Economy

Economists report good times for growth in Australia, but is your state the best place to do business?

Emma Koehn /

Australia is powering towards the world’s longest period of economic growth without recession, but while economists see plenty to like ahead of May’s federal budget, not all states are equal, and the small business community is pushing for tangible policies to help companies expand over the next few years no matter where they are based.

A quarterly business outlook report from Deloitte Access Economics released today highlights a “spectacular lift in wealth” across the nation, due largely to our ever-climbing house prices, with the “average” Australian family now millionaires, given the net worth of households is now $9.4 trillion.

However, as economists have previously pointed out when considering the vulnerabilities of Australian business conditions, some states have it better than others.

The Deloitte report suggests Western Australia, the Northern Territory and Queensland are continuing to suffer from the mining slowdown, while New South Wales and Victoria have been the big winners out of economic “megatrends”, with population growth in Victoria giving the state a leg up into the future.

“Housing construction is continuing to show plenty of strength in NSW, with construction activity up by almost 20% over the past year alone. A combination of factors have been helping on that front, including the Reserve Bank’s further cuts to interest rates last year, and the fire in the belly from foreign investor interest in Sydney property,” the report explains.

Meanwhile, other states face challenges given “good” economic news is not necessarily as closely tied to job creation. For example, a rise in gas prices may have delivered a dividend in Queensland, but for businesses looking to offer jobs to workers in this climate, there’s actually fewer opportunities available once projects start operation.

“We’ve often referred to the lack of a ‘feelgood factor’ in Queensland’s economy, and that divergence between economic growth and job growth highlights exactly what we’re talking about,” the Deloitte economists said.

Other Australian states are doing the best with what has been handed to them, say Deloitte economists.

Tasmania’s economy is “chugging away”, and while the state is forecast to have modest growth over the longer term, retailers are doing well while the weak Aussie dollar is helping to boost tourism.

The Australian Capital Territory’s fast economic growth has been attributed to government decisions on spending and the Reserve Bank’s approach to interest rates, while South Australia is managing tough conditions, including for retailers, better “than is widely recognised”, the report says.

Observations about the divide in business conditions between states echo those of insolvency experts over the past year, who say areas experiencing economic weakness often lead businesses into financial troubles beyond their control.

In the 2016 financial year, 2,045 Queensland businesses entered external administration, according to the Australian Securities and Investments Commission, with Chris Cook, a partner at insolvency accounting firm Worrells’ Brisbane office, reporting the mining downturn was continuing to put a strain on how many businesses can stay afloat in the state.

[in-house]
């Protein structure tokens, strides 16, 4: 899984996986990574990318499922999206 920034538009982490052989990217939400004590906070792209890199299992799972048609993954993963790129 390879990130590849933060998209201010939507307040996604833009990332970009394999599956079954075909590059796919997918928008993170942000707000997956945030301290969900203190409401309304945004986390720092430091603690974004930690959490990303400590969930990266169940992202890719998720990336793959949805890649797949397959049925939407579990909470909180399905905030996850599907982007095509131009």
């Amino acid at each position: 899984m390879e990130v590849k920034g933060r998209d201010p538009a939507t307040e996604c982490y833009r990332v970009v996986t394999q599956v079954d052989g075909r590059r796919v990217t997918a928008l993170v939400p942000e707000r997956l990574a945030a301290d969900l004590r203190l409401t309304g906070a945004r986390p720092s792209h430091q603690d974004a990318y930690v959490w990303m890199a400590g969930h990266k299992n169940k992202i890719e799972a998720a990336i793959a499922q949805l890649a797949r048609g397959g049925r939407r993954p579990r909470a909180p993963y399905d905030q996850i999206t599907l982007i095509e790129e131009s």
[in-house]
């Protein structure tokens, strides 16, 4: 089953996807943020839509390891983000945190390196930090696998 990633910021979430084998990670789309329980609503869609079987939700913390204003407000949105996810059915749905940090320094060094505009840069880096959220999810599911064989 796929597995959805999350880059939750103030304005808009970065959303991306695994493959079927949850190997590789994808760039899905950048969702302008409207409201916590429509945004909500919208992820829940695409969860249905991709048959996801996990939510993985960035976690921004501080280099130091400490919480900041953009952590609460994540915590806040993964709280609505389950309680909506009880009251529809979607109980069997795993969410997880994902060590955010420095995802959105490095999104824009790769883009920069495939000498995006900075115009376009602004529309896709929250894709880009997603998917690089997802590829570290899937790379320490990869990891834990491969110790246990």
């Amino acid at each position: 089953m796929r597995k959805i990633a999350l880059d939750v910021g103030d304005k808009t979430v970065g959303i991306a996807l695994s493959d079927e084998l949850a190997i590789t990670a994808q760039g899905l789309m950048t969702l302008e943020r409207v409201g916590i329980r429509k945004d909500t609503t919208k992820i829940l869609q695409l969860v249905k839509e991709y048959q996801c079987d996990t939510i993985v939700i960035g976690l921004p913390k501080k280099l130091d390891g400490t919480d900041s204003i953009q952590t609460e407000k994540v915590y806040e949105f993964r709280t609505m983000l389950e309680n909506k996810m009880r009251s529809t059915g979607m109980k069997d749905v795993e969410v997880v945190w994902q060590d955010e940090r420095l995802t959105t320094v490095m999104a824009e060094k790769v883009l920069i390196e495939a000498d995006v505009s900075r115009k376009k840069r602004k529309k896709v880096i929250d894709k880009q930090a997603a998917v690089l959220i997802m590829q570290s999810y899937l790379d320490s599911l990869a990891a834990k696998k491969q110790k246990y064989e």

“Where we’re really seeing the flow on effect from the mining industry scaling back,” he said in December.

SMEs looking for tangible benefits

In the lead up to the budget, small business groups are focused on the tangible economic benefits of policies that will allow companies to grow, no matter where they are operating.

In its 2017-18 federal budget submission, the Council of Small Business of Australia (COSBOA) calls on the government to support SMEs — which provide 44.8% of national employment —with five key priorities that will provide tangible benefits to business operators.

These include measures that have already been secured by the government, such as dropping the corporate tax rate to 27.5% for businesses turning over up to $10 million, as well as a recommendation to extend the $20,000 instant asset tax write off scheme. While Small Business Minister Michael McCormack has previously said he will lobby to retain the policy, which will now be available to all businesses with a turnover of up to $10 million, the future of the scheme is unclear after July 1, 2017.

However, COSBOA also wants to see greater scope for small businesses and startups to be able to invest in new projects, particularly for younger Australians that have a more challenging time securing equity.

The council is calling on government to guarantee startup investment loans for young people, given “only those from wealthy families have access to these opportunities creating a small business ‘opportunity gap’”.

Other priorities include establishing a small business allowance and more opportunities for low-cost seed capital opportunities for startup founders.

While broader stability and economic management are a priority for SMEs, there also need to be specific policies and tools on the table to help smaller operators take risks and start projects.

“While small businesses may not generate the same amount of revenue as mining companies they remain crucial to national economic growth. Small businesses contribute to both national and state tax revenue and underpin a range of services provided by governments,” the COSBOA submission says.

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Emma Koehn

Emma Koehn is SmartCompany's senior journalist.

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